It started with a puncture wound - a deep, sharp stab in my tender young skin. Cruel words can cut deeper than any knife.
My elementary school was located in an utopian suburb with tree-lined streets, lush green yards and stay-at-home mothers who baked cupcakes for their children even when it wasn't anyone's birthday.
I honestly don't remember how old I was when I first became the target of the elementary school "mean girls." I just always was.
My father was the neighborhood drunk. Frequently out of work, he stumbled around the neighborhood reeking of alcohol and jovial oblivion. Until night came.
His demons slithered in with nightfall and unleashed a terror so surreal that I still gasp with the abrupt force of my memories.
My mother with her bruises and the weight of survival resting on her young, thin shoulders broke with neighborhood tradition, went to work and opened her own business. (I'll never know where she found the strength, courage and will to do it - my mother has always been my hero.)
While other families hid their imperfections, my family's dysfunction played like a full-length feature film on our poorly maintained front lawn.
With my perpetually messy hair and clearance rack, slightly-stained Kmart clothing, I stood apart.
And maybe that is why I was the chosen target.
School should have been a respite from my father's abuse, a safe place for the weary and lost little girl I was. But it wasn't. At school, I was subjected to a different kind of abuse from my peers.
Their taunting and teasing wound like a corkscrew, deeper and deeper into my already aching, battered soul.
It certainly didn't help that genetics predisposed me to early-development with third grade breast buds and fifth grade menstruation, which of course happened during the school day while I was wearing bright, canary yellow pants. My feeble excuse of sitting on a red pen fooled no one.
I had the misfortune of attending elementary school during the popularity of Garbage Pail Kids Trading Cards. I remember the other kids creating them for me, drawing cruel pictures with depictions of my awkwardly changing body.
I remember the blatant alienation on the playground, the ridicule in gym class.
I remember the scarcity of birthday invitations and sleepovers. And even worse, I remember being invited to parties as the "entertainment."
Decades have passed and the cruelty of their words have faded like the rough edges on a penny. Time may have dulled them and smoothed them, but they are still there, buried below my polished adult exterior.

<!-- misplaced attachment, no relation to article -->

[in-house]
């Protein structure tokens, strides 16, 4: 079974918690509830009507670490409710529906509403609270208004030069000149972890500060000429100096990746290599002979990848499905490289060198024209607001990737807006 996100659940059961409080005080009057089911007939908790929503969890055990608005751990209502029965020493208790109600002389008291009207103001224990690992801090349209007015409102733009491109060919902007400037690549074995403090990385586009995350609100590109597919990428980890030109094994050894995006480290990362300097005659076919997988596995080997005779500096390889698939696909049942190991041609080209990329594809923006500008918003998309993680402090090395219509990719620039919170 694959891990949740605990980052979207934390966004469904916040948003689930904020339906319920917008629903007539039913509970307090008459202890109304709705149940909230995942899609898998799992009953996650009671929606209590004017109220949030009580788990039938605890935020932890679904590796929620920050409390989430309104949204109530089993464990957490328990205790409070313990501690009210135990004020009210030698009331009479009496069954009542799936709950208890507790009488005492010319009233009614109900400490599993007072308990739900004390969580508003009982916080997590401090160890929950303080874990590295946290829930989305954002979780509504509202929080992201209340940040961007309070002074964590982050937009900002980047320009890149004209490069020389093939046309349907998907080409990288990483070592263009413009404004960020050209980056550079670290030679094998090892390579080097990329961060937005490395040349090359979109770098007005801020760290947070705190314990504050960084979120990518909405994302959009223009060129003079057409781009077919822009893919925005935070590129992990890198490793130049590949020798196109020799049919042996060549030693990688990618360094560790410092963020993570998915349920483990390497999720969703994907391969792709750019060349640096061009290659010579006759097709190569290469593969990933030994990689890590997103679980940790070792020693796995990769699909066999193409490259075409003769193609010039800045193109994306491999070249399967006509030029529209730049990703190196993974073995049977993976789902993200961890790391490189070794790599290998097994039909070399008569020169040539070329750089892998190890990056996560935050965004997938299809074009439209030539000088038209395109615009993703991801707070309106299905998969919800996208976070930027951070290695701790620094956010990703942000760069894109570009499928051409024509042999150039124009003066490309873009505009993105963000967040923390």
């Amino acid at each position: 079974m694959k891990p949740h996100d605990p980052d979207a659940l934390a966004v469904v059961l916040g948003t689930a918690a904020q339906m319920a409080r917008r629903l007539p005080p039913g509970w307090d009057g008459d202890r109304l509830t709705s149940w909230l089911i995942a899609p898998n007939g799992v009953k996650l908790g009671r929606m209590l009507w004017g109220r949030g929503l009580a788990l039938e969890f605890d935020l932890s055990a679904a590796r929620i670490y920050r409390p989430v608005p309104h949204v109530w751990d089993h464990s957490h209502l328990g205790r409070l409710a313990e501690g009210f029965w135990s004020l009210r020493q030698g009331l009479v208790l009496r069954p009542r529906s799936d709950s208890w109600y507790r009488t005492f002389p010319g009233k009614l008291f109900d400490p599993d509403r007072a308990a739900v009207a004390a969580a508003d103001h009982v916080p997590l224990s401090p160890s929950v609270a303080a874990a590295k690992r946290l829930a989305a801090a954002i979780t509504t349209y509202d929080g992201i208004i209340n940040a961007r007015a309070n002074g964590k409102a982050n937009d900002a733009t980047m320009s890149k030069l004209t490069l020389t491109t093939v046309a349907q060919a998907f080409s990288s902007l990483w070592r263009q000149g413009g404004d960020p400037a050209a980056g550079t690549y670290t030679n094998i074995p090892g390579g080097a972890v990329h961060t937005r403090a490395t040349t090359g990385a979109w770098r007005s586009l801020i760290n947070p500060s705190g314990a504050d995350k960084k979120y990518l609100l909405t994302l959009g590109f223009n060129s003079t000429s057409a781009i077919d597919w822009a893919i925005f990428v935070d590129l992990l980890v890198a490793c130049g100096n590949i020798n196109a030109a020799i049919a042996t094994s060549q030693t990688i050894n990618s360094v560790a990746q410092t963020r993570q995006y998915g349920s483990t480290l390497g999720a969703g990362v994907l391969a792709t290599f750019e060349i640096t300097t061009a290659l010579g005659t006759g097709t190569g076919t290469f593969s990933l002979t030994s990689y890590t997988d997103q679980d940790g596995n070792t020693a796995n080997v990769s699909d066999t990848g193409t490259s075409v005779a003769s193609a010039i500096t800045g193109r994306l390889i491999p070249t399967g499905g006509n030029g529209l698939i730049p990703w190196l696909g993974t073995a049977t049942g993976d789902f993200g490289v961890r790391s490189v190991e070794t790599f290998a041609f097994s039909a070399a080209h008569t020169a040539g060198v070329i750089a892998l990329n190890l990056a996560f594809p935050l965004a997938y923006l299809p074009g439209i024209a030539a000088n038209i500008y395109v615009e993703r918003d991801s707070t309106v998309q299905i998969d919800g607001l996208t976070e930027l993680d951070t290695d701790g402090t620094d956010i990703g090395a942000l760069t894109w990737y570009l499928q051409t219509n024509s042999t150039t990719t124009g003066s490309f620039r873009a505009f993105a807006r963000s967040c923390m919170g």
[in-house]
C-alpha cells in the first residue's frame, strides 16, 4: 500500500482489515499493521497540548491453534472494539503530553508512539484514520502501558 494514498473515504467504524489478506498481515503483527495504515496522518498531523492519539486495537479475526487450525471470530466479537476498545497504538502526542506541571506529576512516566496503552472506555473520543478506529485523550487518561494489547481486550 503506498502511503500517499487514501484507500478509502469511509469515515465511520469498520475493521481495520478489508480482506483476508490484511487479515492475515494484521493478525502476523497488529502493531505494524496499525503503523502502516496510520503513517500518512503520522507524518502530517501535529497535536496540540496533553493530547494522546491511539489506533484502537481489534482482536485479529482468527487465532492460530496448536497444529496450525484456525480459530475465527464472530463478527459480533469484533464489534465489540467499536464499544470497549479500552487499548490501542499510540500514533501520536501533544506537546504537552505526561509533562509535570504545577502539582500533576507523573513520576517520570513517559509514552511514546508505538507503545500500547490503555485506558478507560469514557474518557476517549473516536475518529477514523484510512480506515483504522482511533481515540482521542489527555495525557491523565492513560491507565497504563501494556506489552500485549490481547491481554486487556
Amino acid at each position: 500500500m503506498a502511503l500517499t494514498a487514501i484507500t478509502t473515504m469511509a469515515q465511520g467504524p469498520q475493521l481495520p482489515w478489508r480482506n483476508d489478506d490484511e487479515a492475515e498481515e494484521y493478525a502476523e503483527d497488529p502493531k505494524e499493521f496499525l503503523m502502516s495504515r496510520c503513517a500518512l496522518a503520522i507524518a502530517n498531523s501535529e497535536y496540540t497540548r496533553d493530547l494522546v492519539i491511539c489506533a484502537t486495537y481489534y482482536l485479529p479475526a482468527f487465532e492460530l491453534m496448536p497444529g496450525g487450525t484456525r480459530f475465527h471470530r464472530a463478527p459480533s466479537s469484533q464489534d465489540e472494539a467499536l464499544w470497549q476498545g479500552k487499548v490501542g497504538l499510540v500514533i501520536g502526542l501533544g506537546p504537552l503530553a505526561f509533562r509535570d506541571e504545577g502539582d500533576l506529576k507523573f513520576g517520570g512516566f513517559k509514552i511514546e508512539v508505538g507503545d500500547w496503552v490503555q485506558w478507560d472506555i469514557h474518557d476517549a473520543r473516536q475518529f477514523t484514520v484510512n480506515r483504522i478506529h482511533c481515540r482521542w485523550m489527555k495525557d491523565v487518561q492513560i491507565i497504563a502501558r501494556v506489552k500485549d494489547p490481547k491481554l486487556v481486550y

And, yet, I survived.
I survived not only the abuse of an alcoholic father, but I survived the cruelty of those playground bullies, as well.
I survived because my mother was strong - my mother is still strong.
She found the courage to leave my biological father, to confront her own cruel bully abuser, to take her children, to reclaim her life.
I wish I could write that I confronted my bullies, too. I really wish that I could write some fantastic anecdote of vindication and triumph for my elementary-school-aged self. But I can't. Because it just didn't happen.
My mother fell in love and married an amazing man, and we moved.
I may have left the bullies behind, but their cruelty remained a refrain in my head for a very long time.
Being bullied changed how I approached new situations, how I approached new people.
Those cowardly cruel childhood bullies stole years from me ... until I reclaimed my own life and stopped giving them power over me.
It took years for me to build the confidence to trust others, to take risks.
But slowly, gradually as a spring bloom unfurls in the bright sunshine, I found value within myself.
At the age of 35, it is still embarrassing to admit that I was bullied, and it is painful to allow myself to remember. As an adult, I've been so very blessed with true, authentic friends, and I focus my energy on my children and living a positive, honest life.
When it came to my attention that ChicagoNow blogger Carrie Goldman courageously wrote a new book about bullying and launched Team Bullied - Ending the Cycle of Fear, I couldn't keep silent about my own experience any longer. Please take a moment and join Team Bullied. Share your story, offer advice and share her site with others.
Let's work together - Walk out of the shadows and into the sun!